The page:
Murphy said work is underway mapping on paper which call number ranges will go where in the new space. "We need to do that because we need to insert repatriated material." The materials' call numbers go from A to Z, she explained, but the kinesiology collection, which has GV call numbers, must be inserted in the correct spot. The same is true of all repatriated materials. "There may be some Rs or Qs coming from natural sciences, and sometimes it's inserting one book at a time rather than a range of call numbers."

Staff have spent long hours doing very precise measurements of all materials in all locations, measuring twice in fact so they know exactly how much space is needed on each shelf once the materials are all brought together. The information is on massive spread sheets that will guide the shelving process.

Facilities Management Division staff will move the materials on specially built book trucks that hold 500-600 pounds. Murphy expects it will take about three weeks to move just the materials in the current health sciences library.

And, everything has to be relabelled to ensure it is returned to the right branch. Right now, the kinesiology materials, for example, are labelled for return to the education and music library; that needs to be changed to health sciences as it does for all repatriated materials.

In addition to measuring and mapping, staff have been running time trials on various aspects of the move, including loading and unloading the book trucks, and relabelling a single bay or section of shelving. It takes about one hour per bay, and there are hundreds of bays.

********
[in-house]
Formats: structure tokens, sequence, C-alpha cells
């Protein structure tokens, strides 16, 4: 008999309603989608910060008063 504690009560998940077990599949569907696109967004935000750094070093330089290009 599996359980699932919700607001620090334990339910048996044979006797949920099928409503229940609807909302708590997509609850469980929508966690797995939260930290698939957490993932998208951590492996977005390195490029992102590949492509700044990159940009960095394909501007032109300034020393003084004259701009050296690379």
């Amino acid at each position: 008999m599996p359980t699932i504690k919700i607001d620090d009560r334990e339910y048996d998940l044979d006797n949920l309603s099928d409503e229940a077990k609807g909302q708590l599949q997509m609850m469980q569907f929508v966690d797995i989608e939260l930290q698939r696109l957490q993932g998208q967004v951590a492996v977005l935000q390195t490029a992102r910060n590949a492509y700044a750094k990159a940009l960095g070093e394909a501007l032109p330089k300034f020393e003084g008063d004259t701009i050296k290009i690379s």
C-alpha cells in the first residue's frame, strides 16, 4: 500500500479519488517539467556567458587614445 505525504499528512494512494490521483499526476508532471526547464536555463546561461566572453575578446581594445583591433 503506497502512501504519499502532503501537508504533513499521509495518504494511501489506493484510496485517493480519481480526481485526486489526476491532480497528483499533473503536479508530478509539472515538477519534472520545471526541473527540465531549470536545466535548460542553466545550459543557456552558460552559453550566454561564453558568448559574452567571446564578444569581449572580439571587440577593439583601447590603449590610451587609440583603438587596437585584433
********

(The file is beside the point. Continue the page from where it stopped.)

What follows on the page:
"I think we're fairly well organized," said Murphy.

The plans will continue to be refined until it is time to move, which Murphy said will be June at the earliest. Once 51 per cent of the existing health sciences library materials are in the new location, the old library will be closed, the new one opened, and a retrieval process will be used while the remainder of the collection is moved.

Faced with such a daunting process, Murphy is remarkably calm but that's thanks to some similar experiences earlier in her career. In fact, this will be her third major library move, the others being at the Northern Alberta Institute of Technology in Edmonton and at the University of Alberta. She was also involved in bar coding every item in the University of Lethbridge library.

"It took forever and I lost all the skin on my thumb, but I met my future husband on that job."

Most librarians, she said, would experience a move or a renovation over their career "because physical facilities need to evolve to accommodate the way people work and learn, and the materials they use." But few have the chance to move into a brand new building.

That is why Murphy is looking forward to the Canadian Health Librarians Association conference taking place in Saskatoon in May. "People are very excited about coming to the conference to see the new library. We're planning on giving tours; it's a great opportunity for us to profile the new library."

She warned though, that when librarians gather, they are neither quiet nor reserved. "We're loud and we eat lots. The stereotype has done us a huge disservice. We're a gregarious bunch—there's very little shushing that goes on."